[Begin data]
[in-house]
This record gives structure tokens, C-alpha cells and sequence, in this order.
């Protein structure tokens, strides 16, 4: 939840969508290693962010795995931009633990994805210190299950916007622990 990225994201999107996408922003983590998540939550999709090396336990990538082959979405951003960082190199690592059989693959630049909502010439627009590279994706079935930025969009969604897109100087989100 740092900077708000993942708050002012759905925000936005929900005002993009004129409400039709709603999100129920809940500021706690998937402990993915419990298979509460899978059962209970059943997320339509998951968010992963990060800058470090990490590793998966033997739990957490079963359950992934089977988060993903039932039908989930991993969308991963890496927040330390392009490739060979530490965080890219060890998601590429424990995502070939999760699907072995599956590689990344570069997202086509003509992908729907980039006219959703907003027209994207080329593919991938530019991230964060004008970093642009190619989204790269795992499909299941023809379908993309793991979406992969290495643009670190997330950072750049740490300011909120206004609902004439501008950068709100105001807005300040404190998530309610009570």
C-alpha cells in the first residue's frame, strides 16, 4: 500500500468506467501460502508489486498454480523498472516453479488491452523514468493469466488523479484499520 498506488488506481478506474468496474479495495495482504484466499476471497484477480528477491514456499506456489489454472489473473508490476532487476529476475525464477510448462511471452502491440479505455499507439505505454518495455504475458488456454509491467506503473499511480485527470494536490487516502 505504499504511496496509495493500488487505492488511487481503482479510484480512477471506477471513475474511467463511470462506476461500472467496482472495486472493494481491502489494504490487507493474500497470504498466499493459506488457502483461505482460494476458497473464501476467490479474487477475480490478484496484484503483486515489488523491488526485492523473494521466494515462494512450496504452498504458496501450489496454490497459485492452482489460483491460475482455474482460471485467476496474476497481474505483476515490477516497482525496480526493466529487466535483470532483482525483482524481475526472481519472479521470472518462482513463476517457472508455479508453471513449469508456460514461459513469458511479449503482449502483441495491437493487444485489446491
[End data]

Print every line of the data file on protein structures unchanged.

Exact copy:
[in-house]
This record gives structure tokens, C-alpha cells and sequence, in this order.
């Protein structure tokens, strides 16, 4: 939840969508290693962010795995931009633990994805210190299950916007622990 990225994201999107996408922003983590998540939550999709090396336990990538082959979405951003960082190199690592059989693959630049909502010439627009590279994706079935930025969009969604897109100087989100 740092900077708000993942708050002012759905925000936005929900005002993009004129409400039709709603999100129920809940500021706690998937402990993915419990298979509460899978059962209970059943997320339509998951968010992963990060800058470090990490590793998966033997739990957490079963359950992934089977988060993903039932039908989930991993969308991963890496927040330390392009490739060979530490965080890219060890998601590429424990995502070939999760699907072995599956590689990344570069997202086509003509992908729907980039006219959703907003027209994207080329593919991938530019991230964060004008970093642009190619989204790269795992499909299941023809379908993309793991979406992969290495643009670190997330950072750049740490300011909120206004609902004439501008950068709100105001807005300040404190998530309610009570």
C-alpha cells in the first residue's frame, strides 16, 4: 500500500468506467501460502508489486498454480523498472516453479488491452523514468493469466488523479484499520 498506488488506481478506474468496474479495495495482504484466499476471497484477480528477491514456499506456489489454472489473473508490476532487476529476475525464477510448462511471452502491440479505455499507439505505454518495455504475458488456454509491467506503473499511480485527470494536490487516502 505504499504511496496509495493500488487505492488511487481503482479510484480512477471506477471513475474511467463511470462506476461500472467496482472495486472493494481491502489494504490487507493474500497470504498466499493459506488457502483461505482460494476458497473464501476467490479474487477475480490478484496484484503483486515489488523491488526485492523473494521466494515462494512450496504452498504458496501450489496454490497459485492452482489460483491460475482455474482460471485467476496474476497481474505483476515490477516497482525496480526493466529487466535483470532483482525483482524481475526472481519472479521470472518462482513463476517457472508455479508453471513449469508456460514461459513469458511479449503482449502483441495491437493487444485489446491